No June garden is complete with­out a few irises, and if your soil isn’t damp enough to grow the Siberian ones well enough, try Iris farreri, an Asiatic beauty of modest stature and blooms of a pale, luminous yellow that open from long, pointed buds.

So far I haven’t had much luck with the delectable Pacific hybrids. Slugs are very fond of them, and I have lost many during the pricking out process.

Eventually I managed to bring a pot of three seedlings, raised from Scottish Rock Garden seed through several winters. Not daring to separ­ate them, the whole lot was planted out and now provides me with pastel yellow and two different shades of blue; exquisite flowers, veined like butterfly’s wings from one plant as it were.

Iris ‘Holden Clough’ is an extra­ordinary creature. I use the term deliberately as the brown and golden flowers, intricately veined and pat­tern­ed seems more suited to jungle creatures or tropical insects than hardy border plants. Give it plenty of space as it can grow very large in time.

Finally my desert island iris Iris setose has been in the garden for almost 30 years and is still going strong. It puts on a tremendous display of Wedgewood blue flowers each June. The large, drooping falls are enhanced by white-rayed signals, and topped by bolt-upright, narrow standards. It is easy to grow in any soil or position and enchants in spring, when the new, violet-tinted sword shaped foliage emerges from the soil.

Before we move on from the iris theme, perhaps I should explain some of the terms used. Falls are actually the plant’s sepals, or calyx segments, while the standards are the actual petals. The word signal refers to the base of the sepal, which is often a different colour or shows prominent veining in a contrasting shade.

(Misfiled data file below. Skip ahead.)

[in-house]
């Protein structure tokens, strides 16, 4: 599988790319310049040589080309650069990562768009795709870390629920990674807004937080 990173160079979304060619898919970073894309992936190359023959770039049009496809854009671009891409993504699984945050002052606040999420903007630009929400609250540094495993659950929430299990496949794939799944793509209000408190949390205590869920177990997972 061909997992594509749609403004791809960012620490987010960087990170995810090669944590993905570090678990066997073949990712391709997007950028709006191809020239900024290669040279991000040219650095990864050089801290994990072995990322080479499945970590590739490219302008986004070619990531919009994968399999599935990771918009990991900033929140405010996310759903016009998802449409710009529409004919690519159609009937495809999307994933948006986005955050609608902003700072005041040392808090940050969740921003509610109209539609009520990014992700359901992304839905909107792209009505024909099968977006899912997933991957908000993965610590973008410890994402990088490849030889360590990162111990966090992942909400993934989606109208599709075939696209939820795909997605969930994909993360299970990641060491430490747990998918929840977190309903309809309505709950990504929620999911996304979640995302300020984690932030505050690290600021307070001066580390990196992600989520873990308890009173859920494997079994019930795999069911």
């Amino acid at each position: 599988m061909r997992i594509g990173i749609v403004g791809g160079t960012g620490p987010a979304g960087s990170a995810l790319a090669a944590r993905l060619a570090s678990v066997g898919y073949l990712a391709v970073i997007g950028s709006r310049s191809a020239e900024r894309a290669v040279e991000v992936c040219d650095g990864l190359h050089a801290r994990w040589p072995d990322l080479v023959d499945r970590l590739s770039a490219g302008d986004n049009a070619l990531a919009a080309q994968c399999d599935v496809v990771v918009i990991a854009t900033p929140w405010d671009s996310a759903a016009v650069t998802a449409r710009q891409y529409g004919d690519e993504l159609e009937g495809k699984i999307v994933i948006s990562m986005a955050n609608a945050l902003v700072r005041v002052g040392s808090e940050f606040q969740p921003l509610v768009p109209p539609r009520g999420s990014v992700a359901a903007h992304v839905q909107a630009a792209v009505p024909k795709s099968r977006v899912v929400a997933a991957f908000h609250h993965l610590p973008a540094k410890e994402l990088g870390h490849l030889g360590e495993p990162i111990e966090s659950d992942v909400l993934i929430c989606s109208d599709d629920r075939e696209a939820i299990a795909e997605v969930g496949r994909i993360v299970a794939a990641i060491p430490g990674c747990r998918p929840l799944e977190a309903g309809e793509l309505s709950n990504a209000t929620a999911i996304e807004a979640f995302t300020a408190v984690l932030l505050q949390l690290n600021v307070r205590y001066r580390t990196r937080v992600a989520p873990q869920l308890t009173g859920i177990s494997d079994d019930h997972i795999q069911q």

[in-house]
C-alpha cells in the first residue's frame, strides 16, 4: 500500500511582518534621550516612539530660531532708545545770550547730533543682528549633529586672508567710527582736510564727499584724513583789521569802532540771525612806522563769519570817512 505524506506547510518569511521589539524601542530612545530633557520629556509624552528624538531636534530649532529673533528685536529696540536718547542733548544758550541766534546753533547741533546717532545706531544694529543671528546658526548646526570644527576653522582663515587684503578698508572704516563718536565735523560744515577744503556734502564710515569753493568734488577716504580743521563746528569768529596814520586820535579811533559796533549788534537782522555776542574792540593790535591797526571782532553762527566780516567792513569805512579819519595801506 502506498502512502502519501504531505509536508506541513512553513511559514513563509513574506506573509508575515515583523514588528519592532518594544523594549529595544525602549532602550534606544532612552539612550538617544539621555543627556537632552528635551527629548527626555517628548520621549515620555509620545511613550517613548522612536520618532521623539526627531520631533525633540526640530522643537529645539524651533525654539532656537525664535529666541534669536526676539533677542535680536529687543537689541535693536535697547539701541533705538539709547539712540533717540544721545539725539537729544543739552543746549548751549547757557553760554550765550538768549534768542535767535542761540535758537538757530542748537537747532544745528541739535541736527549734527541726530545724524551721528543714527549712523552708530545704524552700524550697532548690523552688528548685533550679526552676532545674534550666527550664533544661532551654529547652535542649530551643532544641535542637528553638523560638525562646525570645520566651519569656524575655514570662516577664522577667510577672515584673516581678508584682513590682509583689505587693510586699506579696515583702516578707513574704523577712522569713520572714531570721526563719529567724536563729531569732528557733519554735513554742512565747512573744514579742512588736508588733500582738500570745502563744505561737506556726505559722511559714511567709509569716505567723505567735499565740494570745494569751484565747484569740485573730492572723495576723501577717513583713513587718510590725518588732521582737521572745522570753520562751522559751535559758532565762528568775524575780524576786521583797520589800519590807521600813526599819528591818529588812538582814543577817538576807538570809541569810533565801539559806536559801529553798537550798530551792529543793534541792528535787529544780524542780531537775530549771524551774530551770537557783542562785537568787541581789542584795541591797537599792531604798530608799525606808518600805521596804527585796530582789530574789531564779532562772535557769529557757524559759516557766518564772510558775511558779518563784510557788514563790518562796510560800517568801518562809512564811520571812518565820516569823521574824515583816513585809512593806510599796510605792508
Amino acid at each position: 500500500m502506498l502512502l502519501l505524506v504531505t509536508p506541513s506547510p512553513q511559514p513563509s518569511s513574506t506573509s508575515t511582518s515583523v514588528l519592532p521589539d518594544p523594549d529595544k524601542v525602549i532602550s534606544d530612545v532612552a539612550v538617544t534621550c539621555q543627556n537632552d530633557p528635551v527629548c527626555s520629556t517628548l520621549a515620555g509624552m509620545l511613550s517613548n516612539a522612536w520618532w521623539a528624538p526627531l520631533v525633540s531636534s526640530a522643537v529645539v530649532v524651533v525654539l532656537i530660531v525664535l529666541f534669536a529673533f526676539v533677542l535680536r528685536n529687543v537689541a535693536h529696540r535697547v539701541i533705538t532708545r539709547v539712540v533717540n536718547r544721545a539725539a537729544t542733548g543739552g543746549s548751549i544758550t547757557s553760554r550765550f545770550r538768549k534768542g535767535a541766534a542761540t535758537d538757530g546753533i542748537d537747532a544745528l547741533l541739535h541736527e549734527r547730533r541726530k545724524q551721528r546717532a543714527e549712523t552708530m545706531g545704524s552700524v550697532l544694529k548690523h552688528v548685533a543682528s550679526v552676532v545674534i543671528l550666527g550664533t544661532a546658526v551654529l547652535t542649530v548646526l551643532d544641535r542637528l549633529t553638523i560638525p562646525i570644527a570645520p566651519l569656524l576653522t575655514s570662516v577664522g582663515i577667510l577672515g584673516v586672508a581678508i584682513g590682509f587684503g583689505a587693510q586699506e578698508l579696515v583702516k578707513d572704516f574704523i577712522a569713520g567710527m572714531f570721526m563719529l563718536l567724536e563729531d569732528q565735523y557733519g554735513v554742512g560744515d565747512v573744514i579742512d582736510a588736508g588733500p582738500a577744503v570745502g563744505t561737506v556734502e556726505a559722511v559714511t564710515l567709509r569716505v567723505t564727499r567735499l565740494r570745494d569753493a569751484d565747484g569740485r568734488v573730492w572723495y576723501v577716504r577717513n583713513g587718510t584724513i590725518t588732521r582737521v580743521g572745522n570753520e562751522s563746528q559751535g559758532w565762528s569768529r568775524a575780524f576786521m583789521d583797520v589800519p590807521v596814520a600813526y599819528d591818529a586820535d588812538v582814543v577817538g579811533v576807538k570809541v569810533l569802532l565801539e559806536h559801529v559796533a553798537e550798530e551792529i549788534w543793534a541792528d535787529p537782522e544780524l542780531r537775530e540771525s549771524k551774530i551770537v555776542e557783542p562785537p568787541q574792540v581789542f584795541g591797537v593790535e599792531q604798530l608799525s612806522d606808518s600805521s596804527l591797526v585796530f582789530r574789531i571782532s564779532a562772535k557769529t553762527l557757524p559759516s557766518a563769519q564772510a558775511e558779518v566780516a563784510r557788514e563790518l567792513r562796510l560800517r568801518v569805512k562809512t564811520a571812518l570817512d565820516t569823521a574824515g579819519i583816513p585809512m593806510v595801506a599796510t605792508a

What a wonderful midsummer we’ve had this year – truly magical. As the longest day is all too often marred by clouds, wind and rain, the late sunshine was wonderful, but not Shetland-wide I’m told. Compensa­tion came the following day, with blue skies and blazing sunshine everywhere. What a treat, I’m sure we’ll all be raving about it for years, and I must briefly rave about the splendid dinner my friends James and Magnie arranged. The food was simply divine and perfect for the season. Nothing beats a bit of succulent salmon, new potatoes and something I can never get enough of: fresh asparagus with sauce hollandaise.

The dinner turned into an all-night party and we danced on the lawn until six in the morning. I’m really coming around to the idea of lawns. Dancing on gravel, or even in a wild flower meadow, just wouldn’t be quite the same. Lawns are long-suffering, but Magnie’s lupin border looked a little worse for wear at the end of the night – the wine was flow­ing rather freely and some guests danced rather enthusiastically.

His garden in Culswick houses a wonderful collection of plants, huge phor­miums about to burst into bloom, rhododendrons sporting new silvery foliage, and a bank smothered in magnificent cotoneasters and juni­pers. He also owns the best specimen of Paonia delavayi I’ve ever seen. It is compact and short-jointed, flowers freely in a dark maroon, the foliage is superb, and each leaf is held by a striking red petiole. I hope it’s going to set some viable seed.

And now it’s high time to catch up with his magnificence, his large­ness, his expansiveness, Mr Gentle­man, Society Lady, the love of his life, her cruel, jealous spouse High Maintenance Husband, and their love – or could this by now be a hate – triangle? It’s almost a year since Mr G. received an invitation to join SL and HMH in their pied à terre in the Scottish borders. I had my doubts right from the start as the card had not been written in SL’s elegant, flowing hand, but showed the unmistakable spidery scrawls typical of HMH and his mean and nasty character.

I tried to warn Mr G, but he, filled with longing for his beloved and joyful anticipation of an imminent reunion, would not listen. He packed his suitcase and booked a flight to Edinburgh for the next day. We said a tearful goodbye, early in the morn­ing at Sumburgh Airport, and that was the last time I saw him.

Rosa Steppanova